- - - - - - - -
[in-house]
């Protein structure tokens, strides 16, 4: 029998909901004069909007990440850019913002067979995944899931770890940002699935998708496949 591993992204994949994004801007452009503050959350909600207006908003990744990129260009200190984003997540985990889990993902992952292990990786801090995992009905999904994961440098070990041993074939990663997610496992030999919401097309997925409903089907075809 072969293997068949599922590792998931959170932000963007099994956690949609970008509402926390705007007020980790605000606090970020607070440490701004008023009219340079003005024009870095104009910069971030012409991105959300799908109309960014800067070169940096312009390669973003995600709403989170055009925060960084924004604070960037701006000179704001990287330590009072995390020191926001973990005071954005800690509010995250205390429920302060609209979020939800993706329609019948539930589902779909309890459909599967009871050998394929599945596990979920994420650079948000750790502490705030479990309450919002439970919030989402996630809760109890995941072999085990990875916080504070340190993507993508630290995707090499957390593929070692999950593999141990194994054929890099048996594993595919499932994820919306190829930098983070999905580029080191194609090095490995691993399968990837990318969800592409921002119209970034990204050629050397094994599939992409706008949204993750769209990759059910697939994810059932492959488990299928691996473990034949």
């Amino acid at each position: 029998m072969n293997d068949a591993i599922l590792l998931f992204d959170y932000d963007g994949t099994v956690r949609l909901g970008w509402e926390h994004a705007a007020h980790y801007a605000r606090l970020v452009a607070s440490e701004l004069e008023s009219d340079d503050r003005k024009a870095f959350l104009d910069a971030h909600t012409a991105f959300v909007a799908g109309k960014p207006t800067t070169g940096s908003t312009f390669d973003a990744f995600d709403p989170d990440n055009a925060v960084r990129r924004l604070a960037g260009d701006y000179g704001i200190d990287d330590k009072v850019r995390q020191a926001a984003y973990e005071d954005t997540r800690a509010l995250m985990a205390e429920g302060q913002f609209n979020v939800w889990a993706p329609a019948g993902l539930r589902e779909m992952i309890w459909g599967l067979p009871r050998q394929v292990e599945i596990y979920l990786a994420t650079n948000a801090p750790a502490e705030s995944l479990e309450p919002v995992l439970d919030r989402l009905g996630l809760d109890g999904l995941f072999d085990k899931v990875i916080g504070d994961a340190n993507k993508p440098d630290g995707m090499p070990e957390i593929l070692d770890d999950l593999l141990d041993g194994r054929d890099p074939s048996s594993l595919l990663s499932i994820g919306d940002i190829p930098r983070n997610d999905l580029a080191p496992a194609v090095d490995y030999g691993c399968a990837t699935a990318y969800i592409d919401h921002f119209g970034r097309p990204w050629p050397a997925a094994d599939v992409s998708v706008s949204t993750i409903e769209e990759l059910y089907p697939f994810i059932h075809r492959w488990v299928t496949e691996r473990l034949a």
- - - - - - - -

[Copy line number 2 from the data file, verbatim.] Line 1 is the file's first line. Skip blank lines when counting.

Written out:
């Protein structure tokens, strides 16, 4: 029998909901004069909007990440850019913002067979995944899931770890940002699935998708496949 591993992204994949994004801007452009503050959350909600207006908003990744990129260009200190984003997540985990889990993902992952292990990786801090995992009905999904994961440098070990041993074939990663997610496992030999919401097309997925409903089907075809 072969293997068949599922590792998931959170932000963007099994956690949609970008509402926390705007007020980790605000606090970020607070440490701004008023009219340079003005024009870095104009910069971030012409991105959300799908109309960014800067070169940096312009390669973003995600709403989170055009925060960084924004604070960037701006000179704001990287330590009072995390020191926001973990005071954005800690509010995250205390429920302060609209979020939800993706329609019948539930589902779909309890459909599967009871050998394929599945596990979920994420650079948000750790502490705030479990309450919002439970919030989402996630809760109890995941072999085990990875916080504070340190993507993508630290995707090499957390593929070692999950593999141990194994054929890099048996594993595919499932994820919306190829930098983070999905580029080191194609090095490995691993399968990837990318969800592409921002119209970034990204050629050397094994599939992409706008949204993750769209990759059910697939994810059932492959488990299928691996473990034949």